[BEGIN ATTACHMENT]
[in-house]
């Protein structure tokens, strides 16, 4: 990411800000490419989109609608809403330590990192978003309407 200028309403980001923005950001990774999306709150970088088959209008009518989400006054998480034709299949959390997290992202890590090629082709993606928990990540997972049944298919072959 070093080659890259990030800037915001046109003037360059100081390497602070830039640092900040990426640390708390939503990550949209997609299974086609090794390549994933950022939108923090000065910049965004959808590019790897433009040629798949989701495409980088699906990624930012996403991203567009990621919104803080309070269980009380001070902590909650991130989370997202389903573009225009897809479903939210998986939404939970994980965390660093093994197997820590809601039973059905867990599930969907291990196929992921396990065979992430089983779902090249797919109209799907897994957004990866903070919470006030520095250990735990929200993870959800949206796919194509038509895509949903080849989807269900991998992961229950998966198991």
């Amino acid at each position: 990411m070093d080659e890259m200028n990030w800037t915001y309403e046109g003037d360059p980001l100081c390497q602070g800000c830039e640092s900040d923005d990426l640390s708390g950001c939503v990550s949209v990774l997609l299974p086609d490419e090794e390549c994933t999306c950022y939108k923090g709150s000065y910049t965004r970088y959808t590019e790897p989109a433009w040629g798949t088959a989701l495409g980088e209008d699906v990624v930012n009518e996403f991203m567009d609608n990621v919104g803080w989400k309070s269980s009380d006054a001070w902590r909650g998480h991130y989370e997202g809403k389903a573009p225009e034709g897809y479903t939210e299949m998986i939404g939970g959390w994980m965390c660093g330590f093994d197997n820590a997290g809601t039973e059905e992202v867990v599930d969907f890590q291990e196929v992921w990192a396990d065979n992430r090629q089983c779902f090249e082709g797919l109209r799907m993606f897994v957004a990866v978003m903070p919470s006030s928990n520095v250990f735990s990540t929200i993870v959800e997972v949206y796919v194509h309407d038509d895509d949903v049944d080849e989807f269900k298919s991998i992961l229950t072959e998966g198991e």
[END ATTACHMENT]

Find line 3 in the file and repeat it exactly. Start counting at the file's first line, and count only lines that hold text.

């Amino acid at each position: 990411m070093d080659e890259m200028n990030w800037t915001y309403e046109g003037d360059p980001l100081c390497q602070g800000c830039e640092s900040d923005d990426l640390s708390g950001c939503v990550s949209v990774l997609l299974p086609d490419e090794e390549c994933t999306c950022y939108k923090g709150s000065y910049t965004r970088y959808t590019e790897p989109a433009w040629g798949t088959a989701l495409g980088e209008d699906v990624v930012n009518e996403f991203m567009d609608n990621v919104g803080w989400k309070s269980s009380d006054a001070w902590r909650g998480h991130y989370e997202g809403k389903a573009p225009e034709g897809y479903t939210e299949m998986i939404g939970g959390w994980m965390c660093g330590f093994d197997n820590a997290g809601t039973e059905e992202v867990v599930d969907f890590q291990e196929v992921w990192a396990d065979n992430r090629q089983c779902f090249e082709g797919l109209r799907m993606f897994v957004a990866v978003m903070p919470s006030s928990n520095v250990f735990s990540t929200i993870v959800e997972v949206y796919v194509h309407d038509d895509d949903v049944d080849e989807f269900k298919s991998i992961l229950t072959e998966g198991e």